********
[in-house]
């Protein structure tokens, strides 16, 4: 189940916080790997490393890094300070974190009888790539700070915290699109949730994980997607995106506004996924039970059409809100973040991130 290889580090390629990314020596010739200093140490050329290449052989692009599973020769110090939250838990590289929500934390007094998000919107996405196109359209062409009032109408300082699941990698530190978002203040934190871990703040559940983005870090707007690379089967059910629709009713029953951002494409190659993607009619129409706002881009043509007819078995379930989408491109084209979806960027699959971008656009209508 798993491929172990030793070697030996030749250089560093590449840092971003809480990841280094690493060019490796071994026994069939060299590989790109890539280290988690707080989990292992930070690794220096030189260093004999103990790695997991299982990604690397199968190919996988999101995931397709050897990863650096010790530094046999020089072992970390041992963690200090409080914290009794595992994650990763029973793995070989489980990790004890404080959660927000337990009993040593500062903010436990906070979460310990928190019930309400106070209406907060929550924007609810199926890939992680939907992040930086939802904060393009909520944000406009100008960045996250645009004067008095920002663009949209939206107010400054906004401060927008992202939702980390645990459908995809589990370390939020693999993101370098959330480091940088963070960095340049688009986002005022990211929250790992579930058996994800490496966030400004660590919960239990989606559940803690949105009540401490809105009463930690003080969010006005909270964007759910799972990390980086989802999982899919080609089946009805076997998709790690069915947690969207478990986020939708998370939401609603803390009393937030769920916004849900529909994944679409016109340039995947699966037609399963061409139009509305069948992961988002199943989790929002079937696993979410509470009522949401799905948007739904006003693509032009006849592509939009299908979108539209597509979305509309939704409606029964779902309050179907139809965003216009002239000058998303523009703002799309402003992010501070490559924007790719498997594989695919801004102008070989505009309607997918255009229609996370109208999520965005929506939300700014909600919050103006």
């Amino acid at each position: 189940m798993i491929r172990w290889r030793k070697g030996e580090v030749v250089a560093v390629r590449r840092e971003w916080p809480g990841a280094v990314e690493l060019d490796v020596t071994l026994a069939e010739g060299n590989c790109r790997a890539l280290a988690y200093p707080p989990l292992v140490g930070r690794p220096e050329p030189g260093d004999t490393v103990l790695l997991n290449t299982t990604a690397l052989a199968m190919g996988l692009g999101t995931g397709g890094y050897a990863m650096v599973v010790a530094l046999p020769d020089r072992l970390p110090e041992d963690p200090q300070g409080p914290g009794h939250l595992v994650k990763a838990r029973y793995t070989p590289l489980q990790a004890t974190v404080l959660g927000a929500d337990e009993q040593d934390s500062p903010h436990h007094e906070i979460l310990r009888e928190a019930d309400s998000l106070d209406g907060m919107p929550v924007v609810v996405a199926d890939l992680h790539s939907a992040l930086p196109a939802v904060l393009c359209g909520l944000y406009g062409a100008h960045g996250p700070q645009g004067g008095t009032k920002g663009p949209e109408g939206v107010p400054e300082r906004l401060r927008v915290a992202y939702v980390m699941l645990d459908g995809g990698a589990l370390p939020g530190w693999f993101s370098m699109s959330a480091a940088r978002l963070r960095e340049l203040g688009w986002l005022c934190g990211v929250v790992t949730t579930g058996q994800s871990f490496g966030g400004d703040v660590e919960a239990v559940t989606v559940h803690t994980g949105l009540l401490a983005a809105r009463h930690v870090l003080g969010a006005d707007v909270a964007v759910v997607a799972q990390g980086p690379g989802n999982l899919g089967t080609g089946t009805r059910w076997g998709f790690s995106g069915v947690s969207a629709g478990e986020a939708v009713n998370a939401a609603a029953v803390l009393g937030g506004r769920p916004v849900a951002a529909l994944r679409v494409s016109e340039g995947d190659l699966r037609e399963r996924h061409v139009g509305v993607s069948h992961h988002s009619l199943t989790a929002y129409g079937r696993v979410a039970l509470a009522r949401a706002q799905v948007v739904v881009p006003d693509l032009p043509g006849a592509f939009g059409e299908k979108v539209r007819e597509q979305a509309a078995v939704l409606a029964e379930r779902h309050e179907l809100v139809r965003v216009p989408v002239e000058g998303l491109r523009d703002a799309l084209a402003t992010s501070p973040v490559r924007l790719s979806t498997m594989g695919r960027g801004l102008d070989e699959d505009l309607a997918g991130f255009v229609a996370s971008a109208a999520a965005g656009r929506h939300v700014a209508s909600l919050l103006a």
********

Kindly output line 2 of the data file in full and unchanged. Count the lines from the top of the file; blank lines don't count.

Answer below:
């Protein structure tokens, strides 16, 4: 189940916080790997490393890094300070974190009888790539700070915290699109949730994980997607995106506004996924039970059409809100973040991130 290889580090390629990314020596010739200093140490050329290449052989692009599973020769110090939250838990590289929500934390007094998000919107996405196109359209062409009032109408300082699941990698530190978002203040934190871990703040559940983005870090707007690379089967059910629709009713029953951002494409190659993607009619129409706002881009043509007819078995379930989408491109084209979806960027699959971008656009209508 798993491929172990030793070697030996030749250089560093590449840092971003809480990841280094690493060019490796071994026994069939060299590989790109890539280290988690707080989990292992930070690794220096030189260093004999103990790695997991299982990604690397199968190919996988999101995931397709050897990863650096010790530094046999020089072992970390041992963690200090409080914290009794595992994650990763029973793995070989489980990790004890404080959660927000337990009993040593500062903010436990906070979460310990928190019930309400106070209406907060929550924007609810199926890939992680939907992040930086939802904060393009909520944000406009100008960045996250645009004067008095920002663009949209939206107010400054906004401060927008992202939702980390645990459908995809589990370390939020693999993101370098959330480091940088963070960095340049688009986002005022990211929250790992579930058996994800490496966030400004660590919960239990989606559940803690949105009540401490809105009463930690003080969010006005909270964007759910799972990390980086989802999982899919080609089946009805076997998709790690069915947690969207478990986020939708998370939401609603803390009393937030769920916004849900529909994944679409016109340039995947699966037609399963061409139009509305069948992961988002199943989790929002079937696993979410509470009522949401799905948007739904006003693509032009006849592509939009299908979108539209597509979305509309939704409606029964779902309050179907139809965003216009002239000058998303523009703002799309402003992010501070490559924007790719498997594989695919801004102008070989505009309607997918255009229609996370109208999520965005929506939300700014909600919050103006």